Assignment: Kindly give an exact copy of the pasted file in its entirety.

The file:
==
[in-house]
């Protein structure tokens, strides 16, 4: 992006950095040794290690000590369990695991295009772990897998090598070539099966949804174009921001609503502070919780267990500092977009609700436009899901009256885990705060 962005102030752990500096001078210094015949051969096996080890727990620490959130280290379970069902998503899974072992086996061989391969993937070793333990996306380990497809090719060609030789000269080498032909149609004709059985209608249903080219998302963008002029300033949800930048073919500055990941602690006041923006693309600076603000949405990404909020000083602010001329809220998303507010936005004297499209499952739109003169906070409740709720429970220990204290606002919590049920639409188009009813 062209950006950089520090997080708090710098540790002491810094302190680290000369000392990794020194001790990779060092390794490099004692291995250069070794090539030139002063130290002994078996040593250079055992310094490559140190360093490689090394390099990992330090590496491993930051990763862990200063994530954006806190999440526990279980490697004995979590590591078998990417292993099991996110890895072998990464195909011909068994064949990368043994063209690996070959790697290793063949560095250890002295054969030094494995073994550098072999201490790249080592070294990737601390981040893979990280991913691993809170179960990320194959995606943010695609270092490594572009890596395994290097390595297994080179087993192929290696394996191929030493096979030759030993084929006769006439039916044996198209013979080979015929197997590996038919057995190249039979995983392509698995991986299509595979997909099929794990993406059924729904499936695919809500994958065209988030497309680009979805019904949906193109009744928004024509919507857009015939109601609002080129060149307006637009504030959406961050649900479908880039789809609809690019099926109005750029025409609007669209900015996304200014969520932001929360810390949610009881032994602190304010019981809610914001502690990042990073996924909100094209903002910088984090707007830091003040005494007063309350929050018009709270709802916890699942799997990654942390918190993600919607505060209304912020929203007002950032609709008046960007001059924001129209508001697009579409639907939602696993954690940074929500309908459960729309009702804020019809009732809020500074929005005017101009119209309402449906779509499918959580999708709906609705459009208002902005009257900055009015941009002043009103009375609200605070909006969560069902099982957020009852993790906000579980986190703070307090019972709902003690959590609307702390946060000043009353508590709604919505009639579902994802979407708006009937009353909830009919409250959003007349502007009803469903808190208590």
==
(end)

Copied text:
[in-house]
């Protein structure tokens, strides 16, 4: 992006950095040794290690000590369990695991295009772990897998090598070539099966949804174009921001609503502070919780267990500092977009609700436009899901009256885990705060 962005102030752990500096001078210094015949051969096996080890727990620490959130280290379970069902998503899974072992086996061989391969993937070793333990996306380990497809090719060609030789000269080498032909149609004709059985209608249903080219998302963008002029300033949800930048073919500055990941602690006041923006693309600076603000949405990404909020000083602010001329809220998303507010936005004297499209499952739109003169906070409740709720429970220990204290606002919590049920639409188009009813 062209950006950089520090997080708090710098540790002491810094302190680290000369000392990794020194001790990779060092390794490099004692291995250069070794090539030139002063130290002994078996040593250079055992310094490559140190360093490689090394390099990992330090590496491993930051990763862990200063994530954006806190999440526990279980490697004995979590590591078998990417292993099991996110890895072998990464195909011909068994064949990368043994063209690996070959790697290793063949560095250890002295054969030094494995073994550098072999201490790249080592070294990737601390981040893979990280991913691993809170179960990320194959995606943010695609270092490594572009890596395994290097390595297994080179087993192929290696394996191929030493096979030759030993084929006769006439039916044996198209013979080979015929197997590996038919057995190249039979995983392509698995991986299509595979997909099929794990993406059924729904499936695919809500994958065209988030497309680009979805019904949906193109009744928004024509919507857009015939109601609002080129060149307006637009504030959406961050649900479908880039789809609809690019099926109005750029025409609007669209900015996304200014969520932001929360810390949610009881032994602190304010019981809610914001502690990042990073996924909100094209903002910088984090707007830091003040005494007063309350929050018009709270709802916890699942799997990654942390918190993600919607505060209304912020929203007002950032609709008046960007001059924001129209508001697009579409639907939602696993954690940074929500309908459960729309009702804020019809009732809020500074929005005017101009119209309402449906779509499918959580999708709906609705459009208002902005009257900055009015941009002043009103009375609200605070909006969560069902099982957020009852993790906000579980986190703070307090019972709902003690959590609307702390946060000043009353508590709604919505009639579902994802979407708006009937009353909830009919409250959003007349502007009803469903808190208590």